Kofi Annan (1938-2018) was the Secretary-General of the United Nations from 1997 to 2006, a turbulent time to say the least. He penned "Interventions: A Life in War and Peace" (2012) with Nader Mousavizadeh to provide some of the high, lows, challenges and successes of his time leading the UN. The book is a recounting of events, for those versed in the time period, not a lot that is new, barring a few interesting reflections. A few include:

  • "The world abandoned Somalia, allowing it to create for the world whole new forms of civil chaos and human suffering. Somalia would from then on [after 1993] be ignored by Western countries – until years later, when international terrorists emerged there in force, and when scores of well-organized pirates took to the high seas to threaten one of the lifelines of international commerce." (p. 45-46)
  • "We were not along in our optimism. The international development community had been engaged for years in Rwanda, and right up to March 1994, reports were still being written by leading development organizations that praised Rwanda as an unusual success story. But the international community had a thin appreciation of Rwanda's society and history and the force at play there." (p. 51)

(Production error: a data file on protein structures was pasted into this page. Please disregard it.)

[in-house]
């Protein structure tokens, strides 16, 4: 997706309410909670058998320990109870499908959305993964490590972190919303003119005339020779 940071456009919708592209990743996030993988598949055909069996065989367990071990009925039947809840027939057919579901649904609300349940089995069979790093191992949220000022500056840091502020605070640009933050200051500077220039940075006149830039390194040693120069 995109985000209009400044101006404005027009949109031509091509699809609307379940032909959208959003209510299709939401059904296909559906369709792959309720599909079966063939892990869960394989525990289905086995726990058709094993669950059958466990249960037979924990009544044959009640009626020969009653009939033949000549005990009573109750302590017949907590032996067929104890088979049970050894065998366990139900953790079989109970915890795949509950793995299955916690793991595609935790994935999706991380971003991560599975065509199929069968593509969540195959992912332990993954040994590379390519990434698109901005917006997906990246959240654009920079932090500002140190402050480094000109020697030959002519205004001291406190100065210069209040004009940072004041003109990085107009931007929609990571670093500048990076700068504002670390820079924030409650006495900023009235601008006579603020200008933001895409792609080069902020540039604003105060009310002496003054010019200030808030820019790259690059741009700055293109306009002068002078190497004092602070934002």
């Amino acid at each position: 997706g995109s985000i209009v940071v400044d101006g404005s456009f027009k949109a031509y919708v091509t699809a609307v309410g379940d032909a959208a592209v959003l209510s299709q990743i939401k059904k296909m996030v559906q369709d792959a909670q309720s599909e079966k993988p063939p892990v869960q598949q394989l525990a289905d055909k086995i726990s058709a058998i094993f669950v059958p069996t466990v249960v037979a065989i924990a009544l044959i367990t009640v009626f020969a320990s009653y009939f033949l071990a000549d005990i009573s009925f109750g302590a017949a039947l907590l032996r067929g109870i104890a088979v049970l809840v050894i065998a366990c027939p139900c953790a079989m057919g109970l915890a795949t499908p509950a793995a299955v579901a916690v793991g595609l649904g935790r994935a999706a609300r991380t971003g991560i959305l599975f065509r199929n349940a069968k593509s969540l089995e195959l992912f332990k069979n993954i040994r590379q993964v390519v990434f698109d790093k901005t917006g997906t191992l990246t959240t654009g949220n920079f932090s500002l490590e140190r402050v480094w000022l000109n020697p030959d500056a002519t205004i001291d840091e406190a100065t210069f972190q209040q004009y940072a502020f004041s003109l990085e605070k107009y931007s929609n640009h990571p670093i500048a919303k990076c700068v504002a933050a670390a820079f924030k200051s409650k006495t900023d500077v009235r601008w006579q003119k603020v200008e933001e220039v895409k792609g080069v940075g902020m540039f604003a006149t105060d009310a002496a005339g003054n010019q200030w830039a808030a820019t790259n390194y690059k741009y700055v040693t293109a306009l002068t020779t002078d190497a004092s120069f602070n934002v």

• "The core problem at the top of the UN's power structure is the composition of the Security Council. Today we have five permanent members with veto powers – the United States, Britain, Russia, France, and China – based essentially on the geopolitical reality that existed at the end of World War II. The other ten nonpermanent members are elected by the General Assembly for two-year terms, on the basis of geographical representation. This situation is intolerable to some; unjustifiable to most. Japan and Germany pay the second- and third-largest contributions to the UN but do not have a fixed seat at its most important table. India has over a sixth of the world's population but no seat. There is no permanent member from Africa or Latin America." (p. 141-142)